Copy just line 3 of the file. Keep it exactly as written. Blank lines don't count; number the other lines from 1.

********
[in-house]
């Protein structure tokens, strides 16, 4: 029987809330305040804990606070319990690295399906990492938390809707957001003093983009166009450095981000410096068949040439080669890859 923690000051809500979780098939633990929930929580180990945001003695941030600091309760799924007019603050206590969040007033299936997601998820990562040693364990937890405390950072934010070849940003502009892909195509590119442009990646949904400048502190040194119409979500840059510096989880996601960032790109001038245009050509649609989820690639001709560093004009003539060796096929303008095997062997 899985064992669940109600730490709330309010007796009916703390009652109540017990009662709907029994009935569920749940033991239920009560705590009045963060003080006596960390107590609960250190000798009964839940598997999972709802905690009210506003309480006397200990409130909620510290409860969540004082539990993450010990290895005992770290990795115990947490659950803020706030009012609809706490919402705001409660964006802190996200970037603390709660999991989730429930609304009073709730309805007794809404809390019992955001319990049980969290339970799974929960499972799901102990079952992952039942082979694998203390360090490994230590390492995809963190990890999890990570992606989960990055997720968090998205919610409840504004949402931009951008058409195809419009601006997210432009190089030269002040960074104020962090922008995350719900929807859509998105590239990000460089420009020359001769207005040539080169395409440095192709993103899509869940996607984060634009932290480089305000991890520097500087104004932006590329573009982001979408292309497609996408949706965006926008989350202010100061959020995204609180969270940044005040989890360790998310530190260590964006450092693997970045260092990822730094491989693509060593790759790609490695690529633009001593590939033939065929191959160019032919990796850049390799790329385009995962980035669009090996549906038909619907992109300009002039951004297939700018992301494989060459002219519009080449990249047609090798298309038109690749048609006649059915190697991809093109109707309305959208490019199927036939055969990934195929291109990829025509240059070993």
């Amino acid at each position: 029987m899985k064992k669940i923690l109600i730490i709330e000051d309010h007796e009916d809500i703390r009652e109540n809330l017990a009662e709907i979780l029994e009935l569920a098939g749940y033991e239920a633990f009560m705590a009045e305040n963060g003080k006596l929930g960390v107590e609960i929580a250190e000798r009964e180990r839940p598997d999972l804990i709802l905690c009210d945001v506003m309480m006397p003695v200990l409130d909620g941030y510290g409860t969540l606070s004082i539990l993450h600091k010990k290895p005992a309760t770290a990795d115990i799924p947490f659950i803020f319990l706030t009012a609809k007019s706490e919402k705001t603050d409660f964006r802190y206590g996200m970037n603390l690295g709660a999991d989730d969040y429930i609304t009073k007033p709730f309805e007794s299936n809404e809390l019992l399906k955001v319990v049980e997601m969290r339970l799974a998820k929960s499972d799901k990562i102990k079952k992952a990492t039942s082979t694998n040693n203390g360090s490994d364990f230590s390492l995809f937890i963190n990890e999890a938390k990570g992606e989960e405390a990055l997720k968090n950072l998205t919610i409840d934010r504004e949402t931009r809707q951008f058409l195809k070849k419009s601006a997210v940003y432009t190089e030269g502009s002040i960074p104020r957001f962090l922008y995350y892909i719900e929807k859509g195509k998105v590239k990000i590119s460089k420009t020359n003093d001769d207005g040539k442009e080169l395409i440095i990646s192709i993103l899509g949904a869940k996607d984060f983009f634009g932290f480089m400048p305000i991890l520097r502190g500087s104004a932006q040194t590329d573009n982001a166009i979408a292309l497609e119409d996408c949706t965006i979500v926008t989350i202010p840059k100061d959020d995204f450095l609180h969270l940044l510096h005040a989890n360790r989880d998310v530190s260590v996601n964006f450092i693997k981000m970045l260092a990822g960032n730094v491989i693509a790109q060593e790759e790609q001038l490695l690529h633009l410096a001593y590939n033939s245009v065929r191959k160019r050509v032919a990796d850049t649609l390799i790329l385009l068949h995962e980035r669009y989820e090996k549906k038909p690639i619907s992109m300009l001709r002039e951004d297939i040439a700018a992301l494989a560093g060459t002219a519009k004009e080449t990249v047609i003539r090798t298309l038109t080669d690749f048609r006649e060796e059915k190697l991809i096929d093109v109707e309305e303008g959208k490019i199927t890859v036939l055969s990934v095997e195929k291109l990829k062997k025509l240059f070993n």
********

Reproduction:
């Amino acid at each position: 029987m899985k064992k669940i923690l109600i730490i709330e000051d309010h007796e009916d809500i703390r009652e109540n809330l017990a009662e709907i979780l029994e009935l569920a098939g749940y033991e239920a633990f009560m705590a009045e305040n963060g003080k006596l929930g960390v107590e609960i929580a250190e000798r009964e180990r839940p598997d999972l804990i709802l905690c009210d945001v506003m309480m006397p003695v200990l409130d909620g941030y510290g409860t969540l606070s004082i539990l993450h600091k010990k290895p005992a309760t770290a990795d115990i799924p947490f659950i803020f319990l706030t009012a609809k007019s706490e919402k705001t603050d409660f964006r802190y206590g996200m970037n603390l690295g709660a999991d989730d969040y429930i609304t009073k007033p709730f309805e007794s299936n809404e809390l019992l399906k955001v319990v049980e997601m969290r339970l799974a998820k929960s499972d799901k990562i102990k079952k992952a990492t039942s082979t694998n040693n203390g360090s490994d364990f230590s390492l995809f937890i963190n990890e999890a938390k990570g992606e989960e405390a990055l997720k968090n950072l998205t919610i409840d934010r504004e949402t931009r809707q951008f058409l195809k070849k419009s601006a997210v940003y432009t190089e030269g502009s002040i960074p104020r957001f962090l922008y995350y892909i719900e929807k859509g195509k998105v590239k990000i590119s460089k420009t020359n003093d001769d207005g040539k442009e080169l395409i440095i990646s192709i993103l899509g949904a869940k996607d984060f983009f634009g932290f480089m400048p305000i991890l520097r502190g500087s104004a932006q040194t590329d573009n982001a166009i979408a292309l497609e119409d996408c949706t965006i979500v926008t989350i202010p840059k100061d959020d995204f450095l609180h969270l940044l510096h005040a989890n360790r989880d998310v530190s260590v996601n964006f450092i693997k981000m970045l260092a990822g960032n730094v491989i693509a790109q060593e790759e790609q001038l490695l690529h633009l410096a001593y590939n033939s245009v065929r191959k160019r050509v032919a990796d850049t649609l390799i790329l385009l068949h995962e980035r669009y989820e090996k549906k038909p690639i619907s992109m300009l001709r002039e951004d297939i040439a700018a992301l494989a560093g060459t002219a519009k004009e080449t990249v047609i003539r090798t298309l038109t080669d690749f048609r006649e060796e059915k190697l991809i096929d093109v109707e309305e303008g959208k490019i199927t890859v036939l055969s990934v095997e195929k291109l990829k062997k025509l240059f070993n």